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Balancing your lifestyle whilst saving for your next big trip
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gavinmadden Offline
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Balancing your lifestyle whilst saving for your next big trip
I remember the plane ride home from my first big trip to Europe. As I sat in my economy class seat I reminisced about the last two years of my life partying, exploring and having sex with strangers. I was suddenly faced with the prospect of returning to full time employment and living with what I fear most: Routine.

I spent the next six weeks without a job. During that time I found it hard to come to terms with partying any less than 3 nights a week, but lack of funds soon became my personal party pooper and gave me no choice but to retreat into forced hibernation.

Every now and again I would look over photos of that amazing two years spent in what now seemed like a dream and became increasingly nostalgic. The nostalgia became so overwhelming that it was turned into something that fueled my insane desire to travel again.

“If I am to have that kind of freedom again within the next year, I have no other choice but to adopt a ‘saving money mindset’.” I remember thinking to myself as I paced up and down my hallway waiting for the results of the job interview I had taken a few days beforehand. At this stage I was around $10,000 in debt and it seemed as though the road to financial freedom was years away. I needed to sit down, write out a budget and stick to it, but that task was easier said than done.

Within the first two months I had successfully paid back $5000, but the routine had started to get to me. My hibernation period had left me completely uninspired and although saving money was going to fund my return to the promise land in the long term, it wasn’t giving me enough fulfillment in the short term.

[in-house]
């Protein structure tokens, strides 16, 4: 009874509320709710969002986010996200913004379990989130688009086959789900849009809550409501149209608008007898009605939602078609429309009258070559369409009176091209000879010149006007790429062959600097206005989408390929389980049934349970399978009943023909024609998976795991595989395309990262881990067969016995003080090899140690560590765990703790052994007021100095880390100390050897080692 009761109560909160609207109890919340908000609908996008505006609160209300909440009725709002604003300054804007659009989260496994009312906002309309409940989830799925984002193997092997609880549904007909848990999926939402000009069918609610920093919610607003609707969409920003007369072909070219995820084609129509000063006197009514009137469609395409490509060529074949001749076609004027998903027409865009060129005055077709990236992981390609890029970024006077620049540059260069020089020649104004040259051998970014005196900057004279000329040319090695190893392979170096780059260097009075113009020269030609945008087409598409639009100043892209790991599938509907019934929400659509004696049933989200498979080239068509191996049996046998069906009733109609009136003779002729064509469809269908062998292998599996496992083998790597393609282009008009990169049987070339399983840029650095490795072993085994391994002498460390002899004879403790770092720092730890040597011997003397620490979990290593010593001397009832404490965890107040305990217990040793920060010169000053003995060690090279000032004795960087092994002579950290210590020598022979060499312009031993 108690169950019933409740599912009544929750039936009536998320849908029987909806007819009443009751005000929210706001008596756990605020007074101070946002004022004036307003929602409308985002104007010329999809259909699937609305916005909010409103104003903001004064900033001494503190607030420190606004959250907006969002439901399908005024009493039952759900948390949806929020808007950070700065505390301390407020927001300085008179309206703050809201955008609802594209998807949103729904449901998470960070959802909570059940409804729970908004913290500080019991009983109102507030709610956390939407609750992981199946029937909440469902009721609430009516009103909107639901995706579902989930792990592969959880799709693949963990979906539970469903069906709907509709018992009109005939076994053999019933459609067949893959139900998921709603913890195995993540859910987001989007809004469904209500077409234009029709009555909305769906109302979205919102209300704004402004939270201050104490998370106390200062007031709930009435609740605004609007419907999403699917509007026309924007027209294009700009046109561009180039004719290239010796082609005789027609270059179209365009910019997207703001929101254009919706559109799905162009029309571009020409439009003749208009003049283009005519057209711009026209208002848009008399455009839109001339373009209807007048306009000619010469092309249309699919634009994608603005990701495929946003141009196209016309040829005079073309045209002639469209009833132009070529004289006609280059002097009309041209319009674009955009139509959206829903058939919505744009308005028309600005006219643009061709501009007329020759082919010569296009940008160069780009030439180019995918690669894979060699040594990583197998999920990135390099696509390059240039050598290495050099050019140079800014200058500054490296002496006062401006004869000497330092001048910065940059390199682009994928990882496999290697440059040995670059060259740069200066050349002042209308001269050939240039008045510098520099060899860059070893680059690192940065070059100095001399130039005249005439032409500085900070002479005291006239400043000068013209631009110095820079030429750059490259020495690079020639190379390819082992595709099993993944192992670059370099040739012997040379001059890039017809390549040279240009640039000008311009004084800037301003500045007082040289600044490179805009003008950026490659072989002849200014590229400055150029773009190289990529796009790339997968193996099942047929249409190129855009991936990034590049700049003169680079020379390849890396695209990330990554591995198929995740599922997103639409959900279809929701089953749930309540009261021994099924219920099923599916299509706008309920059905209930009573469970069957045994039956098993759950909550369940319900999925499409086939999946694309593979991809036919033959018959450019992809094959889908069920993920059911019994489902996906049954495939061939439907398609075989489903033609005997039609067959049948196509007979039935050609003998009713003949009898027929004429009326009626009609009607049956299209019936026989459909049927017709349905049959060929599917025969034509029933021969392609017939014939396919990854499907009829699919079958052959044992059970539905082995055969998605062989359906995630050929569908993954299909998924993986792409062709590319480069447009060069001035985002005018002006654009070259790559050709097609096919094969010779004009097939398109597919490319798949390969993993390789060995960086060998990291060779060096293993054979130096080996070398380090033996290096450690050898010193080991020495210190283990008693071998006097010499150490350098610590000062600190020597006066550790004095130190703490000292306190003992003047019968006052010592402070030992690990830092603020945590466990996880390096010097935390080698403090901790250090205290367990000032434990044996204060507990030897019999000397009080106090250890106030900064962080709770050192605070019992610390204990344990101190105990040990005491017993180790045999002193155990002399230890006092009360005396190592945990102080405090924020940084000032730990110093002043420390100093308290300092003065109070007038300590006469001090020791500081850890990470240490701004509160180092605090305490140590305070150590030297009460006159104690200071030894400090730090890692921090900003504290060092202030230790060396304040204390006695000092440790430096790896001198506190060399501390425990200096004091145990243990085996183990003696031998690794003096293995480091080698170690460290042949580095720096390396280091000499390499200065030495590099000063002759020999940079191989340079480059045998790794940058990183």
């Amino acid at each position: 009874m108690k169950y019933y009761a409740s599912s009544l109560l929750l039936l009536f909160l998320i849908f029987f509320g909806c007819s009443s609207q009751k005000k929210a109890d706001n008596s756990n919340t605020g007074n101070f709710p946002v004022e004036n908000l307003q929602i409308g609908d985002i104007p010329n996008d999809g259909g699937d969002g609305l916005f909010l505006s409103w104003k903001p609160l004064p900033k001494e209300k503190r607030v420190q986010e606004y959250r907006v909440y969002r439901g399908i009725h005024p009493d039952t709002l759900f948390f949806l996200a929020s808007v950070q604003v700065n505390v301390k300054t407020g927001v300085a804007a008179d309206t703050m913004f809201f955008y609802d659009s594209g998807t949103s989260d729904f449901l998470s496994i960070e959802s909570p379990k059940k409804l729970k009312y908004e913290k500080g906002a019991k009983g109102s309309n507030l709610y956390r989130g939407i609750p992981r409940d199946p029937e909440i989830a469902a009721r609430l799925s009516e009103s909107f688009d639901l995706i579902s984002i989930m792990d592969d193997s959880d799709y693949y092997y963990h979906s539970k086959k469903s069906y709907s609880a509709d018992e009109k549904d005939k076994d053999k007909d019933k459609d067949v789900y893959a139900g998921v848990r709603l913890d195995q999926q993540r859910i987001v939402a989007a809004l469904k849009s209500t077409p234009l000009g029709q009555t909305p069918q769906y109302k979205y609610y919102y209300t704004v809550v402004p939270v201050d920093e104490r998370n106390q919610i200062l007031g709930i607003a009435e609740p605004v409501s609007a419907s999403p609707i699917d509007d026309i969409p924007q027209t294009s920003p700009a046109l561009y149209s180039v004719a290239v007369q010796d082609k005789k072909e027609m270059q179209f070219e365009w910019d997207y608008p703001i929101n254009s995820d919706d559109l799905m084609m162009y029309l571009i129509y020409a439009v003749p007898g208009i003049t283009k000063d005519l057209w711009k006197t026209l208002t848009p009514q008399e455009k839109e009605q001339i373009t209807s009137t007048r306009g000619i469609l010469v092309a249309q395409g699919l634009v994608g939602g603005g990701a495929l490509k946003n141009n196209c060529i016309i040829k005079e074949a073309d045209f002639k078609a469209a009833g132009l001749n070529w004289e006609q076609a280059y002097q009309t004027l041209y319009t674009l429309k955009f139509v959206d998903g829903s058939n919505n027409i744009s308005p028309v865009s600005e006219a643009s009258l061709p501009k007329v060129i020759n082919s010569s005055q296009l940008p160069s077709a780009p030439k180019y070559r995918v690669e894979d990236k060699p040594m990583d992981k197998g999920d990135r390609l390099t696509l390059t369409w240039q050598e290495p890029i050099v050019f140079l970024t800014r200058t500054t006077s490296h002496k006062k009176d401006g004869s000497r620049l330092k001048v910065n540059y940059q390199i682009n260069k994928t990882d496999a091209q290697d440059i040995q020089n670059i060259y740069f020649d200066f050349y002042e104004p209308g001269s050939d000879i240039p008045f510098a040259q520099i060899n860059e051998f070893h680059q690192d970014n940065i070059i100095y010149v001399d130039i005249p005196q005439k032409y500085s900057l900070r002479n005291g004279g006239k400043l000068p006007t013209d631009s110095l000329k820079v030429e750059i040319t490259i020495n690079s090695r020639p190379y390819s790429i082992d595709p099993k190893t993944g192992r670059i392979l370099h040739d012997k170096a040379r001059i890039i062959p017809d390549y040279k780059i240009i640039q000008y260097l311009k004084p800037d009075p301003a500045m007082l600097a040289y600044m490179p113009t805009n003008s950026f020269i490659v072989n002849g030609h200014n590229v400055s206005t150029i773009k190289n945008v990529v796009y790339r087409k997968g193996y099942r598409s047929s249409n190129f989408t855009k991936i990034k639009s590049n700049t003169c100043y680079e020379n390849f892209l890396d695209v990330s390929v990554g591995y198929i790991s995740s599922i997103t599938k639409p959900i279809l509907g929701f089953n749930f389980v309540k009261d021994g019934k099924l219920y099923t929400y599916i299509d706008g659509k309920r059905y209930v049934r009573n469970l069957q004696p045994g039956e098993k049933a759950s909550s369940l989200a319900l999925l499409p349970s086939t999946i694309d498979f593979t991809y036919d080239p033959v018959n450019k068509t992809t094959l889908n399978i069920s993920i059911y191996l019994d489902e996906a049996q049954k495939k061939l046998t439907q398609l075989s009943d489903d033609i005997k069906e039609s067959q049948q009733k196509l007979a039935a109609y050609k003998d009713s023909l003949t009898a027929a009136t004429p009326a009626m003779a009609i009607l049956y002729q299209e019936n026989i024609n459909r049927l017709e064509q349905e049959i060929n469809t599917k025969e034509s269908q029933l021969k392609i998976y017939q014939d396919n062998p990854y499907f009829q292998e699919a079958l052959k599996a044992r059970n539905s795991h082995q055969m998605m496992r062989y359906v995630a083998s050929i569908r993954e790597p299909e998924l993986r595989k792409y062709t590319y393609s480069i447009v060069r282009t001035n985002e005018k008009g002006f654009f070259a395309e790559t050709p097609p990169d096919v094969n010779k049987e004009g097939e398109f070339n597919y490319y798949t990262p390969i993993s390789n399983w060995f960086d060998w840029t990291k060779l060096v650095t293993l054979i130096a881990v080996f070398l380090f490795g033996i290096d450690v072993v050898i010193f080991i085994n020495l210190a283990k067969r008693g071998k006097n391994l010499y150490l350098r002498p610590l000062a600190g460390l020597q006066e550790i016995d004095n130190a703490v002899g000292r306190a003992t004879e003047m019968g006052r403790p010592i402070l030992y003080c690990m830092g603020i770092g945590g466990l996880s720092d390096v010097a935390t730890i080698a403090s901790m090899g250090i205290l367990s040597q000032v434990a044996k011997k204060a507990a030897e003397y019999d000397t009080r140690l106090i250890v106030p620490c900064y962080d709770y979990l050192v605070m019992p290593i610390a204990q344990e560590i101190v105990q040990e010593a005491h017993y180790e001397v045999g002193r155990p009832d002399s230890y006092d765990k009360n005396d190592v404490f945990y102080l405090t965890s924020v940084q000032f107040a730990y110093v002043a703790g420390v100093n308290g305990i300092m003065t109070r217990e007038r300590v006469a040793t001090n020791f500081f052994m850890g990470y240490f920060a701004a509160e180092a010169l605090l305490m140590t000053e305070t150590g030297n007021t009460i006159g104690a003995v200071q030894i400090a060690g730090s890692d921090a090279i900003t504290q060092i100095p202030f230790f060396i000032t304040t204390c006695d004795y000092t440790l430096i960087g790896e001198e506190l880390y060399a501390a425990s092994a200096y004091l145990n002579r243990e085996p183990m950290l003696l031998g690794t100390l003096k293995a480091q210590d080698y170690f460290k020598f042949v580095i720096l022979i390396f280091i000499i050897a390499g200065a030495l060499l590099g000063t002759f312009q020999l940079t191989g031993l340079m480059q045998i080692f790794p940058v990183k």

I cracked. I began to feel the need to go out and get drunk every single weekend. My urge to fuck random women from nightclubs was back and I didn’t care if I spent every cent that I earned getting it. I went from being the guy in hibernation mode to the guy insisting on all of his friends joining him for drinks. The thought of routine had scared me into forgetting that my primary objective for returning home was to save enough money for another adventure. Spending $300 on a Saturday night became my new routine and it seemed as though I had lost all motivation to travel once again.

Six months had now passed and my spending to saving ratio was a disgrace. I was still over $5000 in debt and, along with myself, my alcohol/drug intake was to blame. I had starved myself of freedom and was now experiencing the side effects of ridding myself of anything that would affect my goal of traveling again as soon as possible.

My mistake was obvious; I lived an unbalanced lifestyle. I either gave 100% to partying or 100% to saving. It seem as though I either wanted to leave again within a few months or never again. Instead of allowing myself to splurge every now and again I banned myself from any social event because I saw it as a money burning exercise. What I needed to do was allow myself to be social, but at the same time be disciplined enough to stick to a realistic budget.